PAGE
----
Hollywood Cat Training Tips Revealed

Learn training tips and secrets from cat trainer Mark Harden of Boone?s Animals for Hollywood, who has trained more than 100 cats for TV commercials and movies such as "Stuart Little," "Catwoman" and "Horrible Bosses."

Ask any cat owner if their cat is “trained.” See if they laugh and say, “My cat has trained me.” True, cats tend to train their people on feeding schedules, scratching spots and to always have a lap available, but we humans can also train cats to do tricks.

Hollywood’s Cat Training Secrets Revealed!
Mark Harden, one of the senior trainers at Boone’s Animals for Hollywood, has trained more than 100 cats for movies and commercials. His cat actors include Snowball, from “Stuart Little” and “Stuart Little 2,” and Midnight, the exotic Egyptian Mau appearing in the 2004 film “Catwoman.”

“There is a lot of finesse in training a cat,” Harden says. His accomplishments prove that not only can you train your cat, but with a little work, you can train a cat to do some pretty amazing tricks.

Clicker Training for Cats
The cat training method Harden uses is very similar to what you would use to train a dog: Clicker training. When your cat learns that a click from a clicker means a reward for behavior, you can start “catching” behaviors your cat does naturally and turn them into tricks.

  • Teach your cat to respond to a clicker by pairing food with a click: food/click, food/click, etc.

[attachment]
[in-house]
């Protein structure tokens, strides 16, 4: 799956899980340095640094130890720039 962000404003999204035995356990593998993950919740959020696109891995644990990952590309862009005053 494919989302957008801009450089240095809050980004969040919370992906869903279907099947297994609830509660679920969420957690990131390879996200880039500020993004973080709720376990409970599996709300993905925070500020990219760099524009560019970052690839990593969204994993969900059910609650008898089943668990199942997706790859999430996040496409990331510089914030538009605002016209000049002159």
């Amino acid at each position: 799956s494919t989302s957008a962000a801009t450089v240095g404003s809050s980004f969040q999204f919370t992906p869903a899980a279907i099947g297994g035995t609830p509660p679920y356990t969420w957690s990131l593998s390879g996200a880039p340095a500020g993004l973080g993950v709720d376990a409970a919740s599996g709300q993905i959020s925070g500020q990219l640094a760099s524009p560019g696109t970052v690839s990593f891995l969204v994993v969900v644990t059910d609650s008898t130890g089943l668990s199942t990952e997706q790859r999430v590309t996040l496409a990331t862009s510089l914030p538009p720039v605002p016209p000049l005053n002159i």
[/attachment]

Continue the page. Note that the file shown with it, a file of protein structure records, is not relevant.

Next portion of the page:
• Switch this, and click and pay: click/food, click/food. 
  • Start to delay the time between the click and the reward, so the cat gets the idea the click means food. The clicker becomes a down payment for the treat and helps you with proper timing of your reward. Harden calls this a bridge.

Turn Typical Cat Behavior into Tricks
Your cat can learn tricks by channeling its natural behavior. For example, if your cat naturally stretches up your leg in the morning when it wants breakfast, turn this into a high-five.

  • Let your cat stretch up your leg.
  • Put your hand in the cat’s path.
  • When its paw touches your hand, click and reward.

Harden also teaches cats to come when called by pairing their food with a sound like a buzzer.

  • Like the clicker, sound a buzzer while the cat is eating.
  • Gradually move the food dish, and sound the buzzer and set down the food when the cats come.
  • Success comes when you can release the cat out of view and have the cat come running to the sound of the buzzer. It’s very much like the crinkling sound of the cat food bag or the pop of the cat food can.

Hear Harden explain his cat training tips and share information on his fascinating experience preparing cats for tricks onscreen by reading his full interview here.

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